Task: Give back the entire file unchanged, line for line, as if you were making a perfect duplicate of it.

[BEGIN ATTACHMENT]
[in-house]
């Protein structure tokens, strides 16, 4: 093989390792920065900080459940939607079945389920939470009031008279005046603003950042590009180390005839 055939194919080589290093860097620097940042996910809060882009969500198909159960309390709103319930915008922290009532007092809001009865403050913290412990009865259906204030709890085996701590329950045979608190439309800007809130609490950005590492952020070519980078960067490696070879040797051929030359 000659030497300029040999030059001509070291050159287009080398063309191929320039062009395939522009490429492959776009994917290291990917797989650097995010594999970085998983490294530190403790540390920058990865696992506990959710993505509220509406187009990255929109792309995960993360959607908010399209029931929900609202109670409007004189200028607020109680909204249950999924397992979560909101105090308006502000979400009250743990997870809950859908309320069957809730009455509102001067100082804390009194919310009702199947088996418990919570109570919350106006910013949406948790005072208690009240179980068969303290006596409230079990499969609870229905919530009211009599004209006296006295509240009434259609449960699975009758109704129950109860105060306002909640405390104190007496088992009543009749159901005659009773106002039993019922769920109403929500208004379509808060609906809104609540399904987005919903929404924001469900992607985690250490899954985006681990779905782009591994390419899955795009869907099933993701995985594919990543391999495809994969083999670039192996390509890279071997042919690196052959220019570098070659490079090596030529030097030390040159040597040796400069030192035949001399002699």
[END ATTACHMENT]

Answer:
[in-house]
């Protein structure tokens, strides 16, 4: 093989390792920065900080459940939607079945389920939470009031008279005046603003950042590009180390005839 055939194919080589290093860097620097940042996910809060882009969500198909159960309390709103319930915008922290009532007092809001009865403050913290412990009865259906204030709890085996701590329950045979608190439309800007809130609490950005590492952020070519980078960067490696070879040797051929030359 000659030497300029040999030059001509070291050159287009080398063309191929320039062009395939522009490429492959776009994917290291990917797989650097995010594999970085998983490294530190403790540390920058990865696992506990959710993505509220509406187009990255929109792309995960993360959607908010399209029931929900609202109670409007004189200028607020109680909204249950999924397992979560909101105090308006502000979400009250743990997870809950859908309320069957809730009455509102001067100082804390009194919310009702199947088996418990919570109570919350106006910013949406948790005072208690009240179980068969303290006596409230079990499969609870229905919530009211009599004209006296006295509240009434259609449960699975009758109704129950109860105060306002909640405390104190007496088992009543009749159901005659009773106002039993019922769920109403929500208004379509808060609906809104609540399904987005919903929404924001469900992607985690250490899954985006681990779905782009591994390419899955795009869907099933993701995985594919990543391999495809994969083999670039192996390509890279071997042919690196052959220019570098070659490079090596030529030097030390040159040597040796400069030192035949001399002699």